When all the shift members were back, he dropped the marker on the lip of the whiteboard and sighed. He'd made three attempts at that second line, and rejected all of them. "Alright," he said. "We'll be getting reports any sec-"

"Got one," Safiro interrupted, looking down at her console. "Nice catch." The researcher beside her nodded curtly. "A gathering in Al Azhar Park, Cairo. Someone's giving a loud speech in English, and it looks like they're drawing a crowd. Might be a GoI."

"Throw it on the centre screen." Dan moved out of the way and leaned on a console wall.

An MTF shoulder camera feed now dominated the room. There was indeed a crowd forming in a shaded copse; faint snatches of conversation could be heard.

"This is Dr. Dan. Boost your mic gain."

"Roger."

The voice resolved itself. "What we need to let go of, what we really need to let go of, is the idea that there's some all-powerful non-governmental agency dedicated to securing, containing, and prot-"

"SHUT IT OFF," Dan shouted, scrambling back across the room. He nearly tripped in his haste to reach the whiteboard. "SHUT IT OFF!"

"-lous threats. It's just a coping mech-"

"SHUT IT THE FUCK OFF!" He scrabbled for a marker, wrote

THE SCP FOUNDATION IS REAL

on the board, and tapped it frantically with his finger as the feed abruptly stopped. "Look at this. Before and after everything you do, for the next hour, LOOK AT THIS. Fucking internalize it. And get someone up here from anti-mem to check on us."

All the researchers looked upset and confused. "What the hell?" Safiro asked. "What was that?"

Dan was sweating. "The crowd was a ruse," he muttered. "That was a reality bender, cognitohazardous. Any one of, of, half a dozen at Site-19. Bowe knows we're monitoring for anomalous events, so he set up a honey trap for us." He wiped his forehead and took a deep breath. "Okay, uh, gas the park."

"It's a big park."

"So, use big gas. Knock everyone out, call it a heatwave or something. Make sure all our people on the ground wear ear protection."

Safiro looked pale. "Did we almost get mind-fucked by our first subject?"

Dan massaged his temples and tried to force a smile. "Hey, it's all uphill from here."

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"Three separate reports of men with swords attacking listening posts in Kolkata. Only one MTF from Site-36 in range."

"Alright, there's only three anomalous swords at 19. Any of the men bragging?"

"One of them won't shut up about how great the sword is."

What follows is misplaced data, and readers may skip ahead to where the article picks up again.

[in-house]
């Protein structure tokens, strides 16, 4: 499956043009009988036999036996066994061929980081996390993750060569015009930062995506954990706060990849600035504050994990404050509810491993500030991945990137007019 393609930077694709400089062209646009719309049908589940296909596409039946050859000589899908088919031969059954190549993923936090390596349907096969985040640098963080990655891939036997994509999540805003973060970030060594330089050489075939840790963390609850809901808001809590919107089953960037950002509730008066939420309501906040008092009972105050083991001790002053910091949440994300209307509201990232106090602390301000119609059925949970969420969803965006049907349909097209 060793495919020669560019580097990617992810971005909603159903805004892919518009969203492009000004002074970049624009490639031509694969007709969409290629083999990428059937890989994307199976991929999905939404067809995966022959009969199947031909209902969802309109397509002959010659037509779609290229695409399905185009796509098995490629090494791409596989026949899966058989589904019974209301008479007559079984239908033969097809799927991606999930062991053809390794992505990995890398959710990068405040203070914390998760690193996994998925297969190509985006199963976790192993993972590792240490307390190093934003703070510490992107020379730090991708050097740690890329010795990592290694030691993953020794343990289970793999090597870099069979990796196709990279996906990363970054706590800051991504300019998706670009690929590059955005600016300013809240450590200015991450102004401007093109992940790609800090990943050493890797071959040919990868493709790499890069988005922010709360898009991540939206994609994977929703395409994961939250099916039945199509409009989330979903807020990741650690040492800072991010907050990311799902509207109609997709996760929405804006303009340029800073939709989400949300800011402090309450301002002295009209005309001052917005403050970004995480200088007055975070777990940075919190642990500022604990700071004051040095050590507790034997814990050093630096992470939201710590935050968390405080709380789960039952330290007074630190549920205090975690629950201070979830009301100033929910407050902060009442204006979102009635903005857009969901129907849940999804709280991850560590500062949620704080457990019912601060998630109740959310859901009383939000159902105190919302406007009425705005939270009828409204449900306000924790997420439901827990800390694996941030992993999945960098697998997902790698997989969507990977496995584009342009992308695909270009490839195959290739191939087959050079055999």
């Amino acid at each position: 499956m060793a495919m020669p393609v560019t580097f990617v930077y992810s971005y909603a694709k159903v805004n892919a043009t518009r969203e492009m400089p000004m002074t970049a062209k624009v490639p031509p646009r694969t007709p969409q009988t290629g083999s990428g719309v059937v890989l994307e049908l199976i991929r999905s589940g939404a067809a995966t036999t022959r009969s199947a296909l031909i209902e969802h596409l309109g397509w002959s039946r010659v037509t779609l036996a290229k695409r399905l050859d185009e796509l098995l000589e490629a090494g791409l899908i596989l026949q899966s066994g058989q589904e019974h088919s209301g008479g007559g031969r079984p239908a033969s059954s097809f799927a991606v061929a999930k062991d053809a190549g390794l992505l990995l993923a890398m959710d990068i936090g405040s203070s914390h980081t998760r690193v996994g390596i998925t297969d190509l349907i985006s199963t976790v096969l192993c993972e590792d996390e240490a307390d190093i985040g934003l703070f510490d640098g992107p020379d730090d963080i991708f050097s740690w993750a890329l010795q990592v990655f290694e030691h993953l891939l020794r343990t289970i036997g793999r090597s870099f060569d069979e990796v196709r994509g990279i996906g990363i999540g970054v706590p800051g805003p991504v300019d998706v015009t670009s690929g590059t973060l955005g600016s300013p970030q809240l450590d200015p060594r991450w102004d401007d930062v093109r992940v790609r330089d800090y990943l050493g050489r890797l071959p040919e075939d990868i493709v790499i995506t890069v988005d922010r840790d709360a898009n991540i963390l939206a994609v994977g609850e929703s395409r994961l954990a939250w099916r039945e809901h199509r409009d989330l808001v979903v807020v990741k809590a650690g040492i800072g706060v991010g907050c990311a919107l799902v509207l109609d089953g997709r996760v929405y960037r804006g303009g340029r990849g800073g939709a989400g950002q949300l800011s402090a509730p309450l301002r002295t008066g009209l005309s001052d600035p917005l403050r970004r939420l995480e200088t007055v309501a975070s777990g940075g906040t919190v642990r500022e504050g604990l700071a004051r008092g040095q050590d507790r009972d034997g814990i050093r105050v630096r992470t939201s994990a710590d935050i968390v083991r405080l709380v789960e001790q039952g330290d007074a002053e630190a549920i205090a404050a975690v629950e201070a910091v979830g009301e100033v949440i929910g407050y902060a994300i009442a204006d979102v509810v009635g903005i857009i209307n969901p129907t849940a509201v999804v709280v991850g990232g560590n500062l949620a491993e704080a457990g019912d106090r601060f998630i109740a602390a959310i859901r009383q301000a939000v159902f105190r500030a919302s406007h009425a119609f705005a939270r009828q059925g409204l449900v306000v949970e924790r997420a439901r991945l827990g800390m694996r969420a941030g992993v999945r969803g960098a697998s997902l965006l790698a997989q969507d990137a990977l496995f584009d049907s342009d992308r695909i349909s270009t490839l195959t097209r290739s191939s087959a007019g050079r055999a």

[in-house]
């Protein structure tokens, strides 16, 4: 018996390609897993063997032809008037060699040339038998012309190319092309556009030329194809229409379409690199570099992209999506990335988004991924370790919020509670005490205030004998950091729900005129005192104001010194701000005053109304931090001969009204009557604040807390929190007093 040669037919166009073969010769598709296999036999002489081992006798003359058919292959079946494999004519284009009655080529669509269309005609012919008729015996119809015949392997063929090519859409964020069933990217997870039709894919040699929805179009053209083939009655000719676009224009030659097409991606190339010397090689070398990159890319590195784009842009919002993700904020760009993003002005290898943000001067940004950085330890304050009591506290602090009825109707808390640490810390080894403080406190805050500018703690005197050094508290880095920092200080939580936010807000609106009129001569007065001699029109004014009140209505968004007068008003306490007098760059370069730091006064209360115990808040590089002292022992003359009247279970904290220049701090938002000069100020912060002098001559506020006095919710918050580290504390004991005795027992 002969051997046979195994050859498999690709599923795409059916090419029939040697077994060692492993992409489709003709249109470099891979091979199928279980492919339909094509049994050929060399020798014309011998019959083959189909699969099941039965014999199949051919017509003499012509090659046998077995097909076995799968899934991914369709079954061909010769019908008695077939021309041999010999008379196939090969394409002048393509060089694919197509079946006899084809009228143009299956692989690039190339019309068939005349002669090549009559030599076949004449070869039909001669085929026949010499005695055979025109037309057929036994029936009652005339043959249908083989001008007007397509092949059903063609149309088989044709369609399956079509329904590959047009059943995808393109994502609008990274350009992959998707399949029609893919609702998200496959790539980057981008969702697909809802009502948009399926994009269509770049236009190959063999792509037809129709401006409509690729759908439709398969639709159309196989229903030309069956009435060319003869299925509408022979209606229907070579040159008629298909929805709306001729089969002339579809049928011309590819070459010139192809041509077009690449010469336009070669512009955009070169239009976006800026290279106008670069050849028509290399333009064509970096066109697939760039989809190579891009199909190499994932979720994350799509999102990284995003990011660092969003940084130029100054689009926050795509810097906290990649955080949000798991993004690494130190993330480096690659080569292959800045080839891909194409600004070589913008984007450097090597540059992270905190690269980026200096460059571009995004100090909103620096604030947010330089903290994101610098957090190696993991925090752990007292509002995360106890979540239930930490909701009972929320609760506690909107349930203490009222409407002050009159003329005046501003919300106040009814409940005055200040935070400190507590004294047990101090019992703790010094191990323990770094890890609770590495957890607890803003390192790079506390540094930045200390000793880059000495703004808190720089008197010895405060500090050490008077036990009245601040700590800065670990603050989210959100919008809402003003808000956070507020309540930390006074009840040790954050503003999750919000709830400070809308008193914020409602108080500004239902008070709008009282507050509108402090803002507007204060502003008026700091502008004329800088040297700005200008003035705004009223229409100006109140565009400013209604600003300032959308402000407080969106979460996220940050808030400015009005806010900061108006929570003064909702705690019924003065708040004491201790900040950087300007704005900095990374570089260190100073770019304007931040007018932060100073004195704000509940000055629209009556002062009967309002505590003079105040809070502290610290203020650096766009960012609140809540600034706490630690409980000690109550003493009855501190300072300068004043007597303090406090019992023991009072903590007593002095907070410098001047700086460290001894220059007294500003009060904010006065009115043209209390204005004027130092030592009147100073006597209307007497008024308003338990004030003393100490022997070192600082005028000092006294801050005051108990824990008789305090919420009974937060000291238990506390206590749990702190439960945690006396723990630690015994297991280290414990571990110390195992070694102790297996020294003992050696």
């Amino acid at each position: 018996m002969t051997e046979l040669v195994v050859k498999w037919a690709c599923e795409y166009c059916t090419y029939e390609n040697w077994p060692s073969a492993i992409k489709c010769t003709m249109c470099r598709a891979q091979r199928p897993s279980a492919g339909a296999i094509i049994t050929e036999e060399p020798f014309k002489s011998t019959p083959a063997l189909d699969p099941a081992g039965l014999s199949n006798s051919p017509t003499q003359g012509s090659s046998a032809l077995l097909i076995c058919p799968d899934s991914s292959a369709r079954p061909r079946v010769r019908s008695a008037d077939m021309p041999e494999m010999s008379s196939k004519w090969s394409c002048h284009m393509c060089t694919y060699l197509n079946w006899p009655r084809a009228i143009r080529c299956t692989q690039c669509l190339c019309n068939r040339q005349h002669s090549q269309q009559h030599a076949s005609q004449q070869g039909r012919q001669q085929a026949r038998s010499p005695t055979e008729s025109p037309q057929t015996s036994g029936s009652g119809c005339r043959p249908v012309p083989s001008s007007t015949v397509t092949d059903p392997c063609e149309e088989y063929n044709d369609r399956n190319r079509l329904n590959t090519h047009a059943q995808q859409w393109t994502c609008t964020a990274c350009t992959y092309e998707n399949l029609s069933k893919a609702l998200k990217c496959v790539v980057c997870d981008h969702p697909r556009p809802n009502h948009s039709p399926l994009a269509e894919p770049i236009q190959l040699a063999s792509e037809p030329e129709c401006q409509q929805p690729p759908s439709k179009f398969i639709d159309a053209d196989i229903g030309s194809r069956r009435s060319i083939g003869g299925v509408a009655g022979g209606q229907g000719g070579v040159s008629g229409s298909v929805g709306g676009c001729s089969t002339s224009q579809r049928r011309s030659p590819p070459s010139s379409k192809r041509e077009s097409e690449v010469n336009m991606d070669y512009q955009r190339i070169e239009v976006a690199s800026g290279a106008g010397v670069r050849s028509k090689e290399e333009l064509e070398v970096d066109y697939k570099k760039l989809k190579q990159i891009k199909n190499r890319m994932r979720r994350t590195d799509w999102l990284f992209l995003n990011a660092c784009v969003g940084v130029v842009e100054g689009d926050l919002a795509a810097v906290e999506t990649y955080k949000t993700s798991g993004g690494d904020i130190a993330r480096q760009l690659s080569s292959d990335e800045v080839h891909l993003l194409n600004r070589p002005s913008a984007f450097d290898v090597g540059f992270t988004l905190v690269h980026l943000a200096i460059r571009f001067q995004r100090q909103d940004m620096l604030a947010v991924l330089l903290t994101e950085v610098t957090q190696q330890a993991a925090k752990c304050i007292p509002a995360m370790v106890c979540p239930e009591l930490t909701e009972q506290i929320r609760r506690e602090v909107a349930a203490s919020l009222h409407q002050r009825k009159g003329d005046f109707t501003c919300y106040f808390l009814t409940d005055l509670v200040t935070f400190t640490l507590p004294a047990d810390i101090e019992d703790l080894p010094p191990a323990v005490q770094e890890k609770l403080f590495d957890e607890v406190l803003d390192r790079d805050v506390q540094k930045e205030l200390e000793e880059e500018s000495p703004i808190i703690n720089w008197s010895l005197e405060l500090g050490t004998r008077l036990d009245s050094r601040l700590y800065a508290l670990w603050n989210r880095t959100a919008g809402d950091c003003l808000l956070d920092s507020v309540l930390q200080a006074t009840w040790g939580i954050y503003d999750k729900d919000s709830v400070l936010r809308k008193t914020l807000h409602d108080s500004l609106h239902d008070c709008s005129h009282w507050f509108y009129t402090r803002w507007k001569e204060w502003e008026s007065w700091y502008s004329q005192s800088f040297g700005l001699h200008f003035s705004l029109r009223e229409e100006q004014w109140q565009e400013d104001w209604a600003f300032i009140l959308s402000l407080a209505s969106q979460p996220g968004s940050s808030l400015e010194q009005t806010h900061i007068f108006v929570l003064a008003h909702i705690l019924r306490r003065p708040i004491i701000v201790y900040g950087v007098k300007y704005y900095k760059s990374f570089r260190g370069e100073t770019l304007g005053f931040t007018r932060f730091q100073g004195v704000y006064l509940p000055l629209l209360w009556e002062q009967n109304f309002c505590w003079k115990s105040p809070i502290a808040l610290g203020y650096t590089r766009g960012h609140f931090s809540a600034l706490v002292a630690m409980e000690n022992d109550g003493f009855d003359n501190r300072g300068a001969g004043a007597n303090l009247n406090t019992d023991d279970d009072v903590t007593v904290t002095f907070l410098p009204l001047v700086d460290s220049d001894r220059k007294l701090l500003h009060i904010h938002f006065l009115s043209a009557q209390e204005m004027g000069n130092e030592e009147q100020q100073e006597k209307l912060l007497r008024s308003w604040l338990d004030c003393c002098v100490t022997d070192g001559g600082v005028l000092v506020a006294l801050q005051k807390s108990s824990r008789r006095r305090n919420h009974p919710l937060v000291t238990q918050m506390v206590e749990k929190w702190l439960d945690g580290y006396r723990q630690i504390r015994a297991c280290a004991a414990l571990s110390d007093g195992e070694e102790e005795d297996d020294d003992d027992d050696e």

"Lowest priority, that sword's useless. Any of them uncoordinated?"

"Eyes on the ground say one of them is stumbling, like he's drunk."

"Priority two, that one's also useless. Get on that third one fast, though, it gives sentience to severed limbs."

Safiro stared at him.

"Yes, I'm serious. Go on, send the message."

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«You must understand,» the gallery owner pleaded in French.

«I do, calm down.» Lieutenant Joly sighed, patting the man on the shoulder. «Go get some fresh air, we'll get them out of there. I promise.» She gently prodded him towards the exit; when he was facing away from her, she tilted her neck and mimed giving herself a shot. The agent at the door casually palmed an amnestic injector and followed the owner out into the street.

"Report," Dr. Dan's voice rang in her ear.

"Subject's in a locked viewing room," she said. "With nine landscape artists, all of them apparently famous." She shrugged, just to time the pregnant pause. "I've never heard of them."

"All still alive?"

"Last we heard. Nick?"

Her other agent was standing on a stepladder, drilling a hole into the ceiling. "We'll have a feed momentarily, sir."

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The man with the thick moustache drew his brush across the canvas-papered wall, silently begging his hands not to shake. He finished the stroke, reached up, wiped the blood from his neck and whimpered. The chain was biting hard; he could feel it flexing against his skin, scraping it away whenever he so much as breathed too deeply. He started another stroke.

"I'm… I'm finished," the man with the red hair whispered. He gulped, and let out a strangled cry as his Adam's apple pulped itself against the chain around his own neck.

A sentient agglomeration of metal links, the Maker of Chains, turned to examine the new work. It was a pastoral scene, hastily rendered in shades of green and yellow. The Maker cocked its approximately human, glinting head from side to side, considering.

Finally it sighed, like wind through a keyhole. "No," it said. "Too much of you, in it. Too much of your filth. The order is absent. The order of wind, and rain. You are empty of meaning and foul." It tightened its grip on all nine artists. "Tear it down. Start again."